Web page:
Primary biliary cirrhosis is considered a model autoimmune disease because of the clinical homogeneity between patients and the highly specific and highly directed nature of the hallmark of this disease, sera antimitochondrial antibodies. Considerable data from our laboratory suggests that a multi-lineage response to pyruvate dehydrogenase (PDC-E2), the major mitochondrial autoantigen, is the pathogenic effector mechanism responsible for the destruction of small biliary epithelial cells (BECs). Our laboratory has considerable experience in defining the immunobiology of this immune response in humans and recently has developed a unique murine system in which a PBC-like disease is induced following chemical xenobiotic immunization. Our goal is to take advantage of these data and develop specific immunotherapy that we hypothesize will down-regulate the immune response to PDC-E2 and modify the autoimmune response. We will construct an AAV8 vector containing the ApoE/hAAT enhancer/promoter to drive PDC-E2 expression with or without four consecutive miR-155 target sites in the 3'untranslated region. Two AAV constructs will be designed. One will be confined to PDC-E2 expression on hepatocytes and the other will be a plasma membrane-anchored PDC-E2. Control vectors will similarly be produced and transduction rates and duration of transgene expression will be monitored by real time expression using an optical imaging system. Further, four perfectly complementary targets of microRNA 155 (miR-155), expression of which is found only in mature APCs, will be inserted into the 3'untranslated region of the PDC-E2 cDNA to prevent APC activation. We will apply combinatorial testing of both of these constructs in the presence or absence of miR-155 to determine whether we can inhibit anti-PDC-E2 responses in mice immunized with PDC-E2 and similarly we will determine whether specific tolerance can be reintroduced against PDC-E2 in mice with a previously established anti-PDC-E2 response. Finally, we will take advantage of our xenobiotic model of autoimmune cholangitis and the identical vectors with and without miR-155 to either prevent or modify clinical disease. In this model we can address the titer immunoglobulin subclass and affinity of the antimitochondrial response as well as examine extensive tissue histopathology and finally immunochemical characterization of liver specific infiltrates.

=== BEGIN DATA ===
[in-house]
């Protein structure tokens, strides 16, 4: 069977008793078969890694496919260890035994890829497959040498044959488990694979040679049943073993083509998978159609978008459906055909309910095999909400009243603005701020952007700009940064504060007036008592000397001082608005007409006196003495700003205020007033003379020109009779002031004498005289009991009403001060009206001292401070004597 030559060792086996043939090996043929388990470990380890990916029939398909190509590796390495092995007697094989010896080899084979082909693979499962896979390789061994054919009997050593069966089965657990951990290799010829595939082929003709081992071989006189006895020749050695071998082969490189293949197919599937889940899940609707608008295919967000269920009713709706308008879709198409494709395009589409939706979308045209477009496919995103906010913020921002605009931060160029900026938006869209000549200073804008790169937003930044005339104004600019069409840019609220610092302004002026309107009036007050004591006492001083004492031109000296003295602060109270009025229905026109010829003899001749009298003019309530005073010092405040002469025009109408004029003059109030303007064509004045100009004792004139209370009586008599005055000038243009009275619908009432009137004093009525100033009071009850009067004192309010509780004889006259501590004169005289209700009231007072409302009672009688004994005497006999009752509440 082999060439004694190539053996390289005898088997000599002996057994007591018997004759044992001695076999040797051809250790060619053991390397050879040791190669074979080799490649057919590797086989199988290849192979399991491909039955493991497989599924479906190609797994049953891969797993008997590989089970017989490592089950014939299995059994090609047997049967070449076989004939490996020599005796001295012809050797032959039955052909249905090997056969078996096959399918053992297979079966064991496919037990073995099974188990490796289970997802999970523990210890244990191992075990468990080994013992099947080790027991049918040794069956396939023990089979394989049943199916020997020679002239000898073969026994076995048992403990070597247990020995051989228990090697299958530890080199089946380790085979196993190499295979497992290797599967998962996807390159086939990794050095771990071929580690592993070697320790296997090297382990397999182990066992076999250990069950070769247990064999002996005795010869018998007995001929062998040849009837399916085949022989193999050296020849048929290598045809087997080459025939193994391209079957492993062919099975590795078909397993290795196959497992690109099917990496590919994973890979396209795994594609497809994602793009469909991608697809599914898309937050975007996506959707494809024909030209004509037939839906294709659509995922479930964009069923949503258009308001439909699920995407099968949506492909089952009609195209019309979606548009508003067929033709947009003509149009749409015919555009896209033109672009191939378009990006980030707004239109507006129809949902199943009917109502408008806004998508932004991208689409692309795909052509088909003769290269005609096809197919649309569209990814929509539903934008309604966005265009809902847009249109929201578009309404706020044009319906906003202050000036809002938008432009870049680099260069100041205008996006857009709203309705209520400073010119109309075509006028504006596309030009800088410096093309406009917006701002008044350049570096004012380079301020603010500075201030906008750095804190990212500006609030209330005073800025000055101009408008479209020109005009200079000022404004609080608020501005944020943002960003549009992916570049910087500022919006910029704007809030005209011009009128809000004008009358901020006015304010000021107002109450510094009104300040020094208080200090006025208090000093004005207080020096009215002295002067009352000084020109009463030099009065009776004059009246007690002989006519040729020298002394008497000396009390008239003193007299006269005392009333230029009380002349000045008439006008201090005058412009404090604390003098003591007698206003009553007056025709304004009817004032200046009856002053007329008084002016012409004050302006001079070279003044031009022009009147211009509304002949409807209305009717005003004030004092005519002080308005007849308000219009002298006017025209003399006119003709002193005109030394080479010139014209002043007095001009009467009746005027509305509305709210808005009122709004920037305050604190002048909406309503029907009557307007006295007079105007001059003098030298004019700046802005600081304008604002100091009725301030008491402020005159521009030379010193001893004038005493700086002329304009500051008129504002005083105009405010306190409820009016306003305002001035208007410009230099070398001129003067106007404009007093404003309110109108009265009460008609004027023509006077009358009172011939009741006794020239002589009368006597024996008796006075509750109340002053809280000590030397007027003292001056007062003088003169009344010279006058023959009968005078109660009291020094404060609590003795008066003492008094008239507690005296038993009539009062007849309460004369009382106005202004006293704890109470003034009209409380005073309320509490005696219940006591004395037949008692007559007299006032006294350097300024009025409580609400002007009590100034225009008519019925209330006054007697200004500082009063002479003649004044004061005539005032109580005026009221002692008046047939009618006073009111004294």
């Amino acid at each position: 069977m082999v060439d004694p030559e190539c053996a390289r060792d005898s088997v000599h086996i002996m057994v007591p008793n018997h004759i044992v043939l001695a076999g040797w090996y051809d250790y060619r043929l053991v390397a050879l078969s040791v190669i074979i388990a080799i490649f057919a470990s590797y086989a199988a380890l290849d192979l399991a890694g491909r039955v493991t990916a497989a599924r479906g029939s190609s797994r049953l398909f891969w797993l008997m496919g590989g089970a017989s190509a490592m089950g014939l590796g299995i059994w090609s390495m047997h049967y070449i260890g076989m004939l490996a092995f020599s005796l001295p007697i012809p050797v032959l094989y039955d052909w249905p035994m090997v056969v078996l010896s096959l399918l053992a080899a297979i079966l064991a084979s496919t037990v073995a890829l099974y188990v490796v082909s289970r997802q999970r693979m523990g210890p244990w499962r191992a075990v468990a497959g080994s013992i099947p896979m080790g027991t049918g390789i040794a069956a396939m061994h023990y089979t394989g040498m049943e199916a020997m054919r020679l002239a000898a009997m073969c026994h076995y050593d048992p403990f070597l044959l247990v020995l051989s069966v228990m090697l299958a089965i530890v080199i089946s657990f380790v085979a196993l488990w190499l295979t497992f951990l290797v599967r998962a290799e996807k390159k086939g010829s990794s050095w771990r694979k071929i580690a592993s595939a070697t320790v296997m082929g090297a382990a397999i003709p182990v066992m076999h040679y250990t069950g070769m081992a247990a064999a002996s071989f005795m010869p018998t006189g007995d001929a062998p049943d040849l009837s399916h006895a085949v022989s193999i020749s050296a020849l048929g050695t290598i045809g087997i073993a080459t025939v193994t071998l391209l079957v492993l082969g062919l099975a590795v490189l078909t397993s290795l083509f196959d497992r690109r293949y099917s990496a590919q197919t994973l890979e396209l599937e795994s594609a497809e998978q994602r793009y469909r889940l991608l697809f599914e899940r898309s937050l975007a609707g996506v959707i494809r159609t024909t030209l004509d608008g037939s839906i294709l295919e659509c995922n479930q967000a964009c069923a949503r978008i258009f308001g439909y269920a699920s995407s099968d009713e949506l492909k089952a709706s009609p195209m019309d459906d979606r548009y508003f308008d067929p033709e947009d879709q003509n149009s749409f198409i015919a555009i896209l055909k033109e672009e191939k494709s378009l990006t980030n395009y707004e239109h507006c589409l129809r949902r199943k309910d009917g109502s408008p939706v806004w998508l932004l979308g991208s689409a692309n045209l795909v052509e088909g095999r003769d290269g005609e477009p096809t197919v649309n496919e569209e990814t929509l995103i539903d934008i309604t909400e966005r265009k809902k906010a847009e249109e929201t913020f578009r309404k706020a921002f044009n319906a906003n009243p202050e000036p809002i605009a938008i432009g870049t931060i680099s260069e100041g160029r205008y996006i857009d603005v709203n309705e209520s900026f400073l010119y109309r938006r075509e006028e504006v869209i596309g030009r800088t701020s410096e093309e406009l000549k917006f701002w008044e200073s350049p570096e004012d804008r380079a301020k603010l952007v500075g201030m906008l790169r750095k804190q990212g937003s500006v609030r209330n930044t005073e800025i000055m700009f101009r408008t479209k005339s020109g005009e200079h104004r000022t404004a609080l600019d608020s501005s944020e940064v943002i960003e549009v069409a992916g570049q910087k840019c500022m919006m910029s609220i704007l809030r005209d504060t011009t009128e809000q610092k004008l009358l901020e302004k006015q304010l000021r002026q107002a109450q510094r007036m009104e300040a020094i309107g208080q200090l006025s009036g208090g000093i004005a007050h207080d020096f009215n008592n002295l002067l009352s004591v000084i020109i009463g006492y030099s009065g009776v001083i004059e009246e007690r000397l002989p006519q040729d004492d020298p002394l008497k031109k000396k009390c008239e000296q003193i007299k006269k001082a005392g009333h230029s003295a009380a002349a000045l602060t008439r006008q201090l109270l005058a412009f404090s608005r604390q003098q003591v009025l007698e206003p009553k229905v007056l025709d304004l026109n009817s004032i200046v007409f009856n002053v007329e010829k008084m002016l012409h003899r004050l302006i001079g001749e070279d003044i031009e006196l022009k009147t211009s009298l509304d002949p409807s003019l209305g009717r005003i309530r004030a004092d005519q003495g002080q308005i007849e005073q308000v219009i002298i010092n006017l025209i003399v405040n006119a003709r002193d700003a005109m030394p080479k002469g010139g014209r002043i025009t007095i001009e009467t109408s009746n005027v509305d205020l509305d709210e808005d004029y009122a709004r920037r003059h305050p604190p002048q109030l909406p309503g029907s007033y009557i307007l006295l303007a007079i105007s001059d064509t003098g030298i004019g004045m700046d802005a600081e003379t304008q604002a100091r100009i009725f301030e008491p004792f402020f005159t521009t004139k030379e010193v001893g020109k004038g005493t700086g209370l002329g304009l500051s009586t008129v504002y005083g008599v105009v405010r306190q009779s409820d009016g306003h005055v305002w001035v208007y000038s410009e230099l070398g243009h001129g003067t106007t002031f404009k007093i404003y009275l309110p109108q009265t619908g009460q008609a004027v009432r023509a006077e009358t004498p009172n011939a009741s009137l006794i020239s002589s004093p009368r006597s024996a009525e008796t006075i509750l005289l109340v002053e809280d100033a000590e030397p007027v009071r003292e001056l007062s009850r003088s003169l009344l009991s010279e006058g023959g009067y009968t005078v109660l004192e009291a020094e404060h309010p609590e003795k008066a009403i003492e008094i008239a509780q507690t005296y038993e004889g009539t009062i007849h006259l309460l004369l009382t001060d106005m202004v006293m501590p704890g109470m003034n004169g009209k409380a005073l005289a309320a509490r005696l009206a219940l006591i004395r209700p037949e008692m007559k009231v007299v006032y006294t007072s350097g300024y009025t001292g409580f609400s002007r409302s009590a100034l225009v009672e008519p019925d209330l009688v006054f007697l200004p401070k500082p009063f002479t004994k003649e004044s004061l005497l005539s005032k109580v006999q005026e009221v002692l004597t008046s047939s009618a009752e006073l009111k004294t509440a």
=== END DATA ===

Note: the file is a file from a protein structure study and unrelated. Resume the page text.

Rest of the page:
Primary biliary cirrhosis (PBC) is an orphan autoimmune disease that has been relatively ignored by the large pharmaceutical companies. There have not been recent advances in the treatment of PBC. Our goal is to take advantage of our data on the immune response in patients with PBC, our recently developed animal model of PBC and our expertise in gene therapy, to develop novel treatments that we believe will down-regulate/modulate the autoimmune response in PBC and lead to therapeutic improvement.